|Native to||United States|
|Region||Louisiana, Mississippi, Oklahoma|
Pre-contact distribution of the Natchez language
Natchez is the ancestral language of the Natchez people who historically inhabited Mississippi and Louisiana, and who now mostly live among the Creek and Cherokee peoples in Oklahoma. The language is either considered to be unrelated to other Indigenous languages of the Americas or distantly related to the Muskogean languages.
The phonology of the Natchez language is atypical in having voicing distinction in its sonorants but not in its obstruents; it also has a wide range of morphophonemic processes. Morphologically, it has complex verbal inflection and a relatively simple nominal inflection (ergative case marking on nouns in transitive clauses), and its syntax is characterized by active-stative alignment and Subject-Object-Verb word order (or more accurately Agent-Object-Verb and Subject-Verb). Natchez storytellers used a specific register, "cannibal speech", when impersonating cannibals, a recurring character in Natchez oral literature.
The Natchez chiefdom was destroyed in the 1730s by the French, and Natchez speakers took refuge among their neighbors, and accompanied them when they were eventually driven to Oklahoma on the Trail of Tears. This history meant that Natchez speakers were frequently multilingual in Creek, Cherokee, Natchez and English, and the language gradually became endangered, and is now generally considered extinct, in spite of recent revitalization efforts. What is known of the language comes mostly from its last fluent speakers, Watt Sam and Nancy Raven, who worked with linguist Mary R. Haas in the 1930s. The Natchez nation is now working to revive it as a spoken language. As of 2011, field linguists from the community were being trained in documentation techniques, and six members of the Natchez tribe in Oklahoma now speak the language, out of about 10,000.
- 1 Classification
- 2 History
- 3 Phonology
- 4 Grammar
- 4.1 Verbal inflection
- 4.2 Dependent Verbs
- 4.3 Nominal morphology
- 4.4 Syntax
- 4.5 Discourse styles
- 5 Notes
- 6 References
- 7 External links
The Natchez language is generally considered a language isolate. Mary Haas studied the language with Sam and Raven in the 1930s, and posited that Natchez was distantly related to the Muskogean languages, a hypothesis also accepted by Geoffrey Kimball, and initially proposed by J. R. Swanton in 1924.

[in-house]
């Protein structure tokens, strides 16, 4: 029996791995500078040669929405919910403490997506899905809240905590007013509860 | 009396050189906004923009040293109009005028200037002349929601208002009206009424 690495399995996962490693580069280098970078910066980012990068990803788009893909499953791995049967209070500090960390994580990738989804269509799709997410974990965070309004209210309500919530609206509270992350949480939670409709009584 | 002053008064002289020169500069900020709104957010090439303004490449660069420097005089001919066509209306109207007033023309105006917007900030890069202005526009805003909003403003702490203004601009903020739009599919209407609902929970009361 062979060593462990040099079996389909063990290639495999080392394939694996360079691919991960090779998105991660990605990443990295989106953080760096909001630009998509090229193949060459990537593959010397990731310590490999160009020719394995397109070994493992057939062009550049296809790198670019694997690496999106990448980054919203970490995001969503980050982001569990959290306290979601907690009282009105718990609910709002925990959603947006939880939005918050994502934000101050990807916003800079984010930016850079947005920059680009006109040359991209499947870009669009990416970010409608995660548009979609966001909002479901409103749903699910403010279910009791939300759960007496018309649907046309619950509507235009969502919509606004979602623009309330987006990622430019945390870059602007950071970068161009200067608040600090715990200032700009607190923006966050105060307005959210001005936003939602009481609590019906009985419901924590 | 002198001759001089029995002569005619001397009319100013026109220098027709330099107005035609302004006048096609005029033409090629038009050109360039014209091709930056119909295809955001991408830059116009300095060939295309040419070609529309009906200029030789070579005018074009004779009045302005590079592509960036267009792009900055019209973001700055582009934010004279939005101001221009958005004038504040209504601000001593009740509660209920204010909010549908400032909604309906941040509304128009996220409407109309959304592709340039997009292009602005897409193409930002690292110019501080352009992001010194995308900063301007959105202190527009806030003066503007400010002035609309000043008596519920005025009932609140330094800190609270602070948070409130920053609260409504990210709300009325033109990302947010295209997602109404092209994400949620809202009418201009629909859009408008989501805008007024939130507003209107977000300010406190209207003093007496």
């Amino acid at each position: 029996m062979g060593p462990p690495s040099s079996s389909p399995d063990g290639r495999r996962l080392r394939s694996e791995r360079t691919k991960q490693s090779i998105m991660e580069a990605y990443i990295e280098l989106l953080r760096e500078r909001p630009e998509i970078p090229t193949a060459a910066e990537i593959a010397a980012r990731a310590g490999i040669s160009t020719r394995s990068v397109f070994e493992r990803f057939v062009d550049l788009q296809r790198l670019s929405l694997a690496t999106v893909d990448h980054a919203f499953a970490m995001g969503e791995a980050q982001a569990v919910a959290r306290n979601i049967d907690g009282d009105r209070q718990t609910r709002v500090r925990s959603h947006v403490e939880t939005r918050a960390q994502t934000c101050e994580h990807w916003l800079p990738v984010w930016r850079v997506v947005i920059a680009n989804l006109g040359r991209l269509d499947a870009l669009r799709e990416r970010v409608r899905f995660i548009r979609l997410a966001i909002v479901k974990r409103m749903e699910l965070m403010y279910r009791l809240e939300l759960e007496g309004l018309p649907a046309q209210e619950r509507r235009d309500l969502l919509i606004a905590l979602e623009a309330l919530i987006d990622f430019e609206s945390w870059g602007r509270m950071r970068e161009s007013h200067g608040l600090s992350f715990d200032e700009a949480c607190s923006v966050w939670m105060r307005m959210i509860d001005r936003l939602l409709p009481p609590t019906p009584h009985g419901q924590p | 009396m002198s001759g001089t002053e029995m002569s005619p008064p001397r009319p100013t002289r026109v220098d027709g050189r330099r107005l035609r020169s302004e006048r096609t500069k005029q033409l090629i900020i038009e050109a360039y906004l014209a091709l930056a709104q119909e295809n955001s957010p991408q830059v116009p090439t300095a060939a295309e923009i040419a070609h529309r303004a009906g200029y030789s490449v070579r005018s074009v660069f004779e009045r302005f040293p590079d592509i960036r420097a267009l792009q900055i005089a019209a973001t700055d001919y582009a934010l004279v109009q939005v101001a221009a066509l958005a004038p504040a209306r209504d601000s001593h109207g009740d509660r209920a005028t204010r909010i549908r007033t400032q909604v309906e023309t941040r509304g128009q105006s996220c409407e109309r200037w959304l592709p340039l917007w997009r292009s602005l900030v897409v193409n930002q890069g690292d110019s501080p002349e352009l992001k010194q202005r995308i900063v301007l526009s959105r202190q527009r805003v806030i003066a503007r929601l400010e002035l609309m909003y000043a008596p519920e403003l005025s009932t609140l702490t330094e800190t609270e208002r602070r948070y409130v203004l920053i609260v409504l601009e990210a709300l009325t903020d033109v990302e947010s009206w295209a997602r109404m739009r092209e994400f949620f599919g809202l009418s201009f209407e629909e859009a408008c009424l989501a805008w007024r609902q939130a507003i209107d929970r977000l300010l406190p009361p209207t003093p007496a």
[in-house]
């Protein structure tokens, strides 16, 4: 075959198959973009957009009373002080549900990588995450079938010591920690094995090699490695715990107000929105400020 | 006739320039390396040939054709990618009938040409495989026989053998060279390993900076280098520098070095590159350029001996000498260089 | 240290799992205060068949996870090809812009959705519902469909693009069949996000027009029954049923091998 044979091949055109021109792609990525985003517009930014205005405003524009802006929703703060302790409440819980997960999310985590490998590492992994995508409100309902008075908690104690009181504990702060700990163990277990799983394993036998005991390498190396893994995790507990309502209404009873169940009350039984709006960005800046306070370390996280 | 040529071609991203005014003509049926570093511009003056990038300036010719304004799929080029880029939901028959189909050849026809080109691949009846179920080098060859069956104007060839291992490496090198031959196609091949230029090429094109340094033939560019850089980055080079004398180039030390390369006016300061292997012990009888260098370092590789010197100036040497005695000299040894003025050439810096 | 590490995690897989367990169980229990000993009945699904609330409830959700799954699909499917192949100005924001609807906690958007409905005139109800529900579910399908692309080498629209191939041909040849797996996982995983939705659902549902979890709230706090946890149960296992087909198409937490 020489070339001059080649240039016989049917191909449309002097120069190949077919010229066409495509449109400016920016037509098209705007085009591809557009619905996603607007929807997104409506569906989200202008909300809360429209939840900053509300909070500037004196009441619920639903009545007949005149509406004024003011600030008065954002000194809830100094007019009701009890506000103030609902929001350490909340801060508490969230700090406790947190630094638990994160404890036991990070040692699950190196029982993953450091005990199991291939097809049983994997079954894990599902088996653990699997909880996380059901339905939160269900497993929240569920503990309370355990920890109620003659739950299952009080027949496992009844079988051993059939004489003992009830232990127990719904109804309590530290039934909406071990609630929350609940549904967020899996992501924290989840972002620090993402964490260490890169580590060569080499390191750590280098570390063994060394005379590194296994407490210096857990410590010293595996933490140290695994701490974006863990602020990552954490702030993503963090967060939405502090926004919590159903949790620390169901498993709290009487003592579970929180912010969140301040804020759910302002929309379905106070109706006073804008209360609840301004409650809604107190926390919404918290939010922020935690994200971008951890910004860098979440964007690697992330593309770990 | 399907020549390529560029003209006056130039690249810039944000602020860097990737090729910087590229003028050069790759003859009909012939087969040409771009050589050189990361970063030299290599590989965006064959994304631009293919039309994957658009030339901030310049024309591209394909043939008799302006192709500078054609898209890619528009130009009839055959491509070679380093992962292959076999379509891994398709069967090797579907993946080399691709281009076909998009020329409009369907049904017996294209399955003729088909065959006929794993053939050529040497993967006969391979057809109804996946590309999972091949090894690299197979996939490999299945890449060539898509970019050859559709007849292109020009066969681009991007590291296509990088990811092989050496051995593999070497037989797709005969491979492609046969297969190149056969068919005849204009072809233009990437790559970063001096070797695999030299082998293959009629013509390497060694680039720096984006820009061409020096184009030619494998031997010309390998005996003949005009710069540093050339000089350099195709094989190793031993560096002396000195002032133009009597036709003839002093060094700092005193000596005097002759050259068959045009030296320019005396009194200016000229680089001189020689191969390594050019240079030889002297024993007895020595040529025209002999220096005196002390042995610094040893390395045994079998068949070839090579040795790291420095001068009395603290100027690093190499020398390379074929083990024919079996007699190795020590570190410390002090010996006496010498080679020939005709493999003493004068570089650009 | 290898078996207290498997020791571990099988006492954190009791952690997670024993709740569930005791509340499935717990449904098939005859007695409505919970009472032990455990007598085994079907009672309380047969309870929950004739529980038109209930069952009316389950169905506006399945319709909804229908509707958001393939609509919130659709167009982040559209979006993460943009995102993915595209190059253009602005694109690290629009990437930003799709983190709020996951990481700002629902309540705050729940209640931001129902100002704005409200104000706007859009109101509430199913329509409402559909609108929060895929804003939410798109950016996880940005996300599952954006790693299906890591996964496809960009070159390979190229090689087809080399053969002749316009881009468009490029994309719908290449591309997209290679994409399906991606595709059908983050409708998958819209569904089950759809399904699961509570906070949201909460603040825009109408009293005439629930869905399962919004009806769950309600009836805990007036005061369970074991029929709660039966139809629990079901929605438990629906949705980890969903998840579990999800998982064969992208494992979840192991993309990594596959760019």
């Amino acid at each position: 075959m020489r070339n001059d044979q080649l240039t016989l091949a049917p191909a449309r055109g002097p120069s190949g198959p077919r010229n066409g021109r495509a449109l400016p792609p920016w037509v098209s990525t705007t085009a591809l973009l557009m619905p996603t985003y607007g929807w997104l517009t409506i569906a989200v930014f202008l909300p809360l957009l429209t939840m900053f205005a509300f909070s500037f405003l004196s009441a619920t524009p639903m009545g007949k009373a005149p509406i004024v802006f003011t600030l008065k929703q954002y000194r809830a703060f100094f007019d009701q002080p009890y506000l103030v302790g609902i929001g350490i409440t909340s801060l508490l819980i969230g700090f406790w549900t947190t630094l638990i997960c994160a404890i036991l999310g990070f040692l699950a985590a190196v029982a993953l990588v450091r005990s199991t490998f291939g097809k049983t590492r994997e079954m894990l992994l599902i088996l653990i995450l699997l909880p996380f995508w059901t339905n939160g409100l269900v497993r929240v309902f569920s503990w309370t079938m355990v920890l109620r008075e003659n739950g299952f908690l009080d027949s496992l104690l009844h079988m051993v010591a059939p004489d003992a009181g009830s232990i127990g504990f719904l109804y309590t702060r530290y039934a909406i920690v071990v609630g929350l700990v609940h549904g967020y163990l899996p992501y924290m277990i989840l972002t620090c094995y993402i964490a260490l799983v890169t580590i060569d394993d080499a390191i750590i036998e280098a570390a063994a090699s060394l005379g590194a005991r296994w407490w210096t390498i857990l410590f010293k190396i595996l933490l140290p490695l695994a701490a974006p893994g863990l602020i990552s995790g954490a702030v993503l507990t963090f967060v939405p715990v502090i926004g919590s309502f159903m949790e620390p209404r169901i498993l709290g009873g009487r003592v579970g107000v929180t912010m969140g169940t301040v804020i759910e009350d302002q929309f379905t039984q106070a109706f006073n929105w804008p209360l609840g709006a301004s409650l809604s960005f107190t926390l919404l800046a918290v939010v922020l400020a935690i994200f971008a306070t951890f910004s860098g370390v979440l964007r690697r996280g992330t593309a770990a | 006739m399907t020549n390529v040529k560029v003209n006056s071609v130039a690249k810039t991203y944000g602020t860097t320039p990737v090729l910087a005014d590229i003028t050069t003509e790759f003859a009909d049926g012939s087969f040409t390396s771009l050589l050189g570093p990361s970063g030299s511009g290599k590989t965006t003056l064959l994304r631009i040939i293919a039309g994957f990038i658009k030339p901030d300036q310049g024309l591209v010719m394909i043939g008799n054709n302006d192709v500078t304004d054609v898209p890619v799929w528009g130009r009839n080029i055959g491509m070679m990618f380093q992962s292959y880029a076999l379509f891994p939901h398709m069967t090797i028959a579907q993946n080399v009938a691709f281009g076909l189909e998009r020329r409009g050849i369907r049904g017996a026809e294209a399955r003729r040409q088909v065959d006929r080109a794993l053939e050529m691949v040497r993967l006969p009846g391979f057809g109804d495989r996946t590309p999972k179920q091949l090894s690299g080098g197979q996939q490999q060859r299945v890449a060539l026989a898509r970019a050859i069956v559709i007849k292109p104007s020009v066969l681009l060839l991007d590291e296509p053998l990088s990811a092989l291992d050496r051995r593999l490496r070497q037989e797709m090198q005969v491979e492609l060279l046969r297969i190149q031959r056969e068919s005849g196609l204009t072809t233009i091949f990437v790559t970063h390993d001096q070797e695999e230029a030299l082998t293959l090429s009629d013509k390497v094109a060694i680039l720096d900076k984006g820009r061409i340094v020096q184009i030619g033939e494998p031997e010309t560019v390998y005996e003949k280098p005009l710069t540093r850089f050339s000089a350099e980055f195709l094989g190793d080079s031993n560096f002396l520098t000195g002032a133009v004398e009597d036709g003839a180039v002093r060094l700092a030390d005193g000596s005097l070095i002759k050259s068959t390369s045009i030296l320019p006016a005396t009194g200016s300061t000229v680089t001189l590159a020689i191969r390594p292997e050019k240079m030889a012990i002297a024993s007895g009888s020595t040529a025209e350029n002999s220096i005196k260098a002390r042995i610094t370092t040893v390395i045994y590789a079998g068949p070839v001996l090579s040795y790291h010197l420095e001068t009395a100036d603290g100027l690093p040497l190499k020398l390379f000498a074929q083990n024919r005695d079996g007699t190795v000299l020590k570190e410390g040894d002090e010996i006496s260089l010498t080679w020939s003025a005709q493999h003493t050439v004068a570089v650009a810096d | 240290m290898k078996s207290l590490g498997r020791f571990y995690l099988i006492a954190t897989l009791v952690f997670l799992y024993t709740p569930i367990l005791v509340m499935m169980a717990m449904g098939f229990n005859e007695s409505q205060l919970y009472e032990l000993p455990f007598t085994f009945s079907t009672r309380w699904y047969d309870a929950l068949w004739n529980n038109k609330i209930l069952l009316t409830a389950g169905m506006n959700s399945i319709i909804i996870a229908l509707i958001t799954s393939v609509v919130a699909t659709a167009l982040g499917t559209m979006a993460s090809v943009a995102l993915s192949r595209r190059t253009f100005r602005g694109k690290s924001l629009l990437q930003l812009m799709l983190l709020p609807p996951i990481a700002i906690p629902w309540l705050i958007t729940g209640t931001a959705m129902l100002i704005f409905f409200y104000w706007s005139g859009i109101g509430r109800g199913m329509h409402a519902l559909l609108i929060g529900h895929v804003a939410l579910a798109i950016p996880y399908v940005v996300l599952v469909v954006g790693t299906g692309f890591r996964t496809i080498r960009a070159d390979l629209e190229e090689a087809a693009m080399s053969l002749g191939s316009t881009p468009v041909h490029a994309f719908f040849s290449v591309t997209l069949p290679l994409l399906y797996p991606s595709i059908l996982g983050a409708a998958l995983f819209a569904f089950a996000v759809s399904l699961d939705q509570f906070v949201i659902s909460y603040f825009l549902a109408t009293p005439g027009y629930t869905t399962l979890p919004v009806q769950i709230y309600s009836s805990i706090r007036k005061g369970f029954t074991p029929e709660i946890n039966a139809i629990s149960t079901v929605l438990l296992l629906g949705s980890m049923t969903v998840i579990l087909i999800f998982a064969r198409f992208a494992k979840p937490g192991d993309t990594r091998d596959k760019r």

In 1941 Haas also proposed grouping Natchez with the Atakapa, Chitimacha, and Tunica languages in a language family to be called Gulf. This proposal has not been widely accepted today by linguists.
Kimball (2005:402) presents the proposed cognate set in Table 1. as an example of the relation between Natchez and Muskogean languages with reconstructed intermediate forms:
The Natchez people historically lived in the Lower Mississippi Valley. The ancestors of the Natchez are considered to be the Plaquemine culture, making the Natchez the last surviving group of the historical Mississippian chiefdoms of that area. The first mentions in historical sources come from the French who colonized the Mississippi Valley beginning around 1700, when the Natchez were centered around the Grand Village close to present day Natchez, Mississippi. The French and Natchez were first allied, but hostilities gradually broke out as colonists encroached on Natchez lands. The earliest sources for the Natchez languages are the chronicles of Antoine-Simon Le Page du Pratz, a French colonist who lived among the Natchez and learned their language. His chronicles contain examples of Natchez as it was spoken in the early 1700s. In 1729 the Natchez revolted, and massacred the French colony of Fort Rosalie, and the French retaliated by destroying all the Natchez villages. The remaining Natchez fled in scattered bands to live among the Chickasaw, Creek and Cherokee, whom they followed on the trail of tears when Indian removal policies of the mid 19th century forced them to relocate to Oklahoma. In Oklahoma the language was mostly spoken in Abihka and Notchietown. Most Natchez speakers were multilingual, speaking also the Cherokee and Creek languages, and as traditionally the Natchez language was generally passed down matrilineally, this lead to a decrease in Natchez speakers as Natchez, Muscogee and Cherokee speakers intermarried.
In 1907 when anthropologist John R. Swanton visited the Natchez there were seven fluent speakers left, but in the 1930s when linguist Mary R. Haas did her fieldwork there were only two: Watt Sam (1876 - 1944) and Nancy Raven (1872-1957). In 1931, anthropologist Victor Riste made several wax cylinder recordings of Watt Sam speaking the Natchez language, which were later rediscovered at the University of Chicago in the 1970s by Watt Sam's nephew Archie Sam and linguist Charles Van Tuyl. These are the only known recordings of spoken Natchez. One of the cylinders is now at the Voice Library at the University of Michigan.
Natchez is very little studied, apart from the work by Swanton and Haas and the early mentions by the French Chroniclers, Natchez has been discussed by Daniel Garrison Brinton who published an article "On the Language of the Natchez" in 1873, and is briefly mentioned by Albert Gallatin and Albert Pike. A vocabulary compiled based on the French sources was published by Charles van Tuyl in 1979. In the early 21st century linguistic work has been carried out by the linguist Geoffrey Kimball, who has worked based on Haas' notes and unpublished manuscripts.
|Nasal||m̥ m||n̥ n|